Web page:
I have previously outlined the importance of change managers having a clear idea of the theory that underpins their change methodology. In this post I will outline the Kotter International model and give some examples of how I have applied it.
Dr John Kotter’s model has 8 steps:
- Establish a sense of urgency
- Form a powerful guiding coalition
- Create a vision
- Communicate the vision
- Empower others to act on the vision
- Plan for and create short-term wins
- Consolidate improvements and produce still more
- Institutionalise new approaches
I have applied the Kotter model in a number of client organisations. Firstly, we want to establish a sense of urgency: what is a compelling reason for the change? What benefits are we looking to achieve? What happens if we stay where we are? Our environment can sometimes apply urgency. I usually do a change impact analysis here and have a range of tools in my chosen method to map the change.
From there we get the key people together, senior leaders and those with influence, who create a powerful guiding coalition. See it as a Board and network of sponsors. That group creates a vision, a clear view of the future, ideally inspiring and powerful. The vision is communicated to staff in the organisation through multiple channels and it is repeated and amended as we travel through the process.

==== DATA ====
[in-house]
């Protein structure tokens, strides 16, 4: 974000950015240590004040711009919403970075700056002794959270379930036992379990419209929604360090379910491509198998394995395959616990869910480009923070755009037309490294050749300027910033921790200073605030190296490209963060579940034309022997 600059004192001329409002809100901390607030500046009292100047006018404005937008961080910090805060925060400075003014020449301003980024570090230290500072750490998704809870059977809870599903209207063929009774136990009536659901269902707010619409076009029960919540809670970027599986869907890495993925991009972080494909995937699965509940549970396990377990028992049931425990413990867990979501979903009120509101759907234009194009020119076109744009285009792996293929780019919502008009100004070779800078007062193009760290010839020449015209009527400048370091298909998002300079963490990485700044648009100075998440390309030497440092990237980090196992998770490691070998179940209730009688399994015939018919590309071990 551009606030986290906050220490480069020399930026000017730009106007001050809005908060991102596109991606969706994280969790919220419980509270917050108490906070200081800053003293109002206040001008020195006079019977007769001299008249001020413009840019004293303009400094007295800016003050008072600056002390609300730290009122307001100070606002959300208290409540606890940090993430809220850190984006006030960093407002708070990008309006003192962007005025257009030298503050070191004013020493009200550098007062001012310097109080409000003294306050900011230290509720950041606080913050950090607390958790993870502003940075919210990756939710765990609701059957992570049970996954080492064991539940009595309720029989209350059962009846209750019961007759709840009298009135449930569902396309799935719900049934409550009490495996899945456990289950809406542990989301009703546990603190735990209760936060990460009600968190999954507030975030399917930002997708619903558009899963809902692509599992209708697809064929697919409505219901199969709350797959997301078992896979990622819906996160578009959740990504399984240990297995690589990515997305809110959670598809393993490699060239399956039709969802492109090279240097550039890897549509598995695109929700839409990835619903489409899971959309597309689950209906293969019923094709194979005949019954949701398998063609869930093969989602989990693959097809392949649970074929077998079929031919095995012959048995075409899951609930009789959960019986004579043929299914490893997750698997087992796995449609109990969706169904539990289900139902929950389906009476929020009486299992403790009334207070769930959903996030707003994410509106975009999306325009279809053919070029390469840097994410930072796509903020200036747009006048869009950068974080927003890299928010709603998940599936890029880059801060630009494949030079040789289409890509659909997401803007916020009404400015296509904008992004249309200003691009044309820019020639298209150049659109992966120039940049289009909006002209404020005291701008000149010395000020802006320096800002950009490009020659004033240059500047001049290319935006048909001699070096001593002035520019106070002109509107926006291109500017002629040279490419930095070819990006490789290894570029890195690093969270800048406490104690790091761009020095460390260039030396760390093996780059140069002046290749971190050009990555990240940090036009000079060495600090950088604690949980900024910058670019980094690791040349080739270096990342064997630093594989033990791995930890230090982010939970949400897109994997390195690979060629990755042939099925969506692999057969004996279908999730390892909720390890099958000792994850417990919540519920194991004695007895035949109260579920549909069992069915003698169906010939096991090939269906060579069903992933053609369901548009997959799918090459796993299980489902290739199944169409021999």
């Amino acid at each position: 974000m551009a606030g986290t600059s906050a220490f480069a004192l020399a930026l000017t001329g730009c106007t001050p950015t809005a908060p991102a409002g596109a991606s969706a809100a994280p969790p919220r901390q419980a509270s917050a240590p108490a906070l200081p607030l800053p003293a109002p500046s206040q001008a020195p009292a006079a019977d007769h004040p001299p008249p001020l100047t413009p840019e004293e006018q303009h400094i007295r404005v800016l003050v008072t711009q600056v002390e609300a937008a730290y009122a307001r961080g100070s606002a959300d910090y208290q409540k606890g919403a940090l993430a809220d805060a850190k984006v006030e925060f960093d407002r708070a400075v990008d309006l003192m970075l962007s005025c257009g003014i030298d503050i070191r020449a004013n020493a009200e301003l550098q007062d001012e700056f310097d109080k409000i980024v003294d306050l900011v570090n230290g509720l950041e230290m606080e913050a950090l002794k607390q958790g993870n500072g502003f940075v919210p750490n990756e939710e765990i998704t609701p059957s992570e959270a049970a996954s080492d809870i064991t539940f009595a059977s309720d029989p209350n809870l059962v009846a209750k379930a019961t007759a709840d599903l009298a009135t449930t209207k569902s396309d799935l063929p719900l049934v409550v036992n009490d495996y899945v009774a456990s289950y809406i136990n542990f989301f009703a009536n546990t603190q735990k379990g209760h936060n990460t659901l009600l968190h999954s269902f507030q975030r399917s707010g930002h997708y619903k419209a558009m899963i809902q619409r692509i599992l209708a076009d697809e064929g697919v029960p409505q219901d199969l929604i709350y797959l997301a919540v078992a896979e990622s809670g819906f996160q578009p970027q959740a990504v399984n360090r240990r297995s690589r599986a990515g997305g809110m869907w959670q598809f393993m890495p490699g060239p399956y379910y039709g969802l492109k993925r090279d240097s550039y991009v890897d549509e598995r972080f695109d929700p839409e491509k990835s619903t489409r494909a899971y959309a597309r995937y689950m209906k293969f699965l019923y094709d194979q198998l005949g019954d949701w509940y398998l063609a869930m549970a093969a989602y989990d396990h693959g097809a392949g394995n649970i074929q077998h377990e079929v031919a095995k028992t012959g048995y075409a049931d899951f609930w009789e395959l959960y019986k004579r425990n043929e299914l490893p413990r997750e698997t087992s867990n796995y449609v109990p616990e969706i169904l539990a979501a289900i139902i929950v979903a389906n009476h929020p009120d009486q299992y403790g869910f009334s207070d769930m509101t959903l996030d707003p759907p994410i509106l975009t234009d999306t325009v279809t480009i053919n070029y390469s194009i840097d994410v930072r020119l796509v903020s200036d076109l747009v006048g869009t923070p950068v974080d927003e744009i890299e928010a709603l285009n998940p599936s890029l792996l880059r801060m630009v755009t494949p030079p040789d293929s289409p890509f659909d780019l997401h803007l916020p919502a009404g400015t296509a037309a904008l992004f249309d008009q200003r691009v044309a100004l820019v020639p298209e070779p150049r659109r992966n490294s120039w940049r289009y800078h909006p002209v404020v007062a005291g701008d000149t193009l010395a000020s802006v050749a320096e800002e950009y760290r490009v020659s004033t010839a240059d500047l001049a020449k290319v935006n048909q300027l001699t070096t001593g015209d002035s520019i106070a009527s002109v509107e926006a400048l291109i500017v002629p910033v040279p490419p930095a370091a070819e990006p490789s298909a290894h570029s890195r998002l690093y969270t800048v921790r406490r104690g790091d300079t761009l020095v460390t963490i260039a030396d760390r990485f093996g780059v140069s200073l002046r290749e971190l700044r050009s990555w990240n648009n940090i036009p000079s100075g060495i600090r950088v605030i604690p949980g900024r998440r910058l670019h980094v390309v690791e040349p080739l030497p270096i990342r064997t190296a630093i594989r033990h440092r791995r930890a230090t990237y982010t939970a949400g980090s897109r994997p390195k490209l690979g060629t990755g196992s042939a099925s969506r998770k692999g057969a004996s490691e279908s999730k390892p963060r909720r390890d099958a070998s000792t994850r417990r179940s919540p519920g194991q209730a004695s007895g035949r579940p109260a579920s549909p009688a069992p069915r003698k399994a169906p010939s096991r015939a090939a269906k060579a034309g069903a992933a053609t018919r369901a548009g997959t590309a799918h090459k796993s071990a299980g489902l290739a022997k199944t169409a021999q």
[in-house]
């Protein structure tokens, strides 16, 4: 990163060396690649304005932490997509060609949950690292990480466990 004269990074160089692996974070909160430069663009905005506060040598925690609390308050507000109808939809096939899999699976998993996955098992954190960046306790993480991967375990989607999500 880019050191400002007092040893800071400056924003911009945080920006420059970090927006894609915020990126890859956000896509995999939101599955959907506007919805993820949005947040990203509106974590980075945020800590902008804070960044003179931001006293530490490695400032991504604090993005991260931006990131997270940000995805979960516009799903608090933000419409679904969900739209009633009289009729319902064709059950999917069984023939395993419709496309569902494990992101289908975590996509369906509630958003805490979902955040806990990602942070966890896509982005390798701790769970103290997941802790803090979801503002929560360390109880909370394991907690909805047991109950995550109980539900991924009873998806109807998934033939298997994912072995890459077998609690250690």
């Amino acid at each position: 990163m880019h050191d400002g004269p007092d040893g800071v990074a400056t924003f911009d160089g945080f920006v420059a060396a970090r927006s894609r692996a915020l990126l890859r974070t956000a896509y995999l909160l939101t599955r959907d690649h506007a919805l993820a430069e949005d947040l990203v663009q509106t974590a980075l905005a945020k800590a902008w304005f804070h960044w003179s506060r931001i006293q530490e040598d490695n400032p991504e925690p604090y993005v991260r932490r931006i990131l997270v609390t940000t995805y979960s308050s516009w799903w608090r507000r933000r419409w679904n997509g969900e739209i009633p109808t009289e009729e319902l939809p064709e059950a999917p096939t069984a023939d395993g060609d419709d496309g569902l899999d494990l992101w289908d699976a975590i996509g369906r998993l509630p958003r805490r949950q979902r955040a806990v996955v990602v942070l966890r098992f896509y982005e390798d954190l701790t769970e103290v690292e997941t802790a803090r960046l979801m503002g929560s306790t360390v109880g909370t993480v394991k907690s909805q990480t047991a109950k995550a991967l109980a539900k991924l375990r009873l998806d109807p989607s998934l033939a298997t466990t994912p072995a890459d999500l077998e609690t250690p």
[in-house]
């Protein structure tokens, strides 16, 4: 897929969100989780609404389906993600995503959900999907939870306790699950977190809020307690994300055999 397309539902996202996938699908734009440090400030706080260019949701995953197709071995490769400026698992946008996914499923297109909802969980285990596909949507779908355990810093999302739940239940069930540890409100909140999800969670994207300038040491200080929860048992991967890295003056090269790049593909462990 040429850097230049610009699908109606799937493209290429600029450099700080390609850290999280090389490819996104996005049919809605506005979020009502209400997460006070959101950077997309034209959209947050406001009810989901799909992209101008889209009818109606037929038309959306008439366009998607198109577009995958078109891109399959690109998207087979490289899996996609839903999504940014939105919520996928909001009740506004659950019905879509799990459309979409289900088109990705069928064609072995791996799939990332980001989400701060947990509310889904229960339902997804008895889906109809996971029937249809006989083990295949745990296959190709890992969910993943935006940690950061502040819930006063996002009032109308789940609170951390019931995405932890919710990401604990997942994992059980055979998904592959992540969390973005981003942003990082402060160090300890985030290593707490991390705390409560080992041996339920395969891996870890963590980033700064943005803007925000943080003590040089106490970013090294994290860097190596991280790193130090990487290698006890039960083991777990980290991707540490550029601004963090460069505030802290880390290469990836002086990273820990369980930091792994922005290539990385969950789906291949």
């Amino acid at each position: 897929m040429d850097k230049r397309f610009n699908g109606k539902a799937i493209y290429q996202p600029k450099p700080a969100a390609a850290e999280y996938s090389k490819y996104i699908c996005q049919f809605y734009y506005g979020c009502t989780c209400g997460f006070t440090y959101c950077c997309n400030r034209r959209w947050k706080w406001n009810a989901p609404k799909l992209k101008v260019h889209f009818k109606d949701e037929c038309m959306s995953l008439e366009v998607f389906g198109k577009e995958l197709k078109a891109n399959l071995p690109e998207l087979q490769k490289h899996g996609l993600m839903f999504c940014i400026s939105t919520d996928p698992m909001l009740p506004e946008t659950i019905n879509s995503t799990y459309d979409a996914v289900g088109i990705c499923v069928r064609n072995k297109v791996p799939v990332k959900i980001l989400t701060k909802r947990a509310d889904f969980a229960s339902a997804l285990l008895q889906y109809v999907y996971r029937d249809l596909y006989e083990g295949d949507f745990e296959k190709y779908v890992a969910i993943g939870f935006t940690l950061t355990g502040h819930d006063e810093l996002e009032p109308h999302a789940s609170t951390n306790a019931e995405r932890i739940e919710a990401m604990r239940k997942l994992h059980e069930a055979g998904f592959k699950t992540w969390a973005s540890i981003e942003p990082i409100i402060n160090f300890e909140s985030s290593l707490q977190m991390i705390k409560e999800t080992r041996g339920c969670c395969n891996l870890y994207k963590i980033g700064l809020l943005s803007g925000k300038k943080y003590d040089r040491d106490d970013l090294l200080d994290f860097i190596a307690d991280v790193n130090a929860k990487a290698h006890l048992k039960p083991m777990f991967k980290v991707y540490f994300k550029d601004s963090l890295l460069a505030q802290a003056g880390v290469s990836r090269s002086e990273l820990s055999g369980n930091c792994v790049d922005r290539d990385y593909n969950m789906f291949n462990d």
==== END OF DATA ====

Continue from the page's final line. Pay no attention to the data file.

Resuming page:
We need more than our powerful guiding coalition. We also need to empower others to act on the vision and fulfil the range of change activities we need them to. Local sponsors and advocates are key here. They are working to a planned change process and ideally that plan has a number of short-term wins. I see change and project plans being together as best practice rather than having two separate plans with the risk of both not being in synch.
As we progress, Kotter suggests we need to consolidate and produce more improvements. Again, following a structured plan, assessing impact and effect of action is key here to the point we have institutionalised the new approach or basically embedded it within the business.
Kotter’s model has stood the test of time and is certainly one to have in your change toolkit. But there are others and in time we will look at other models.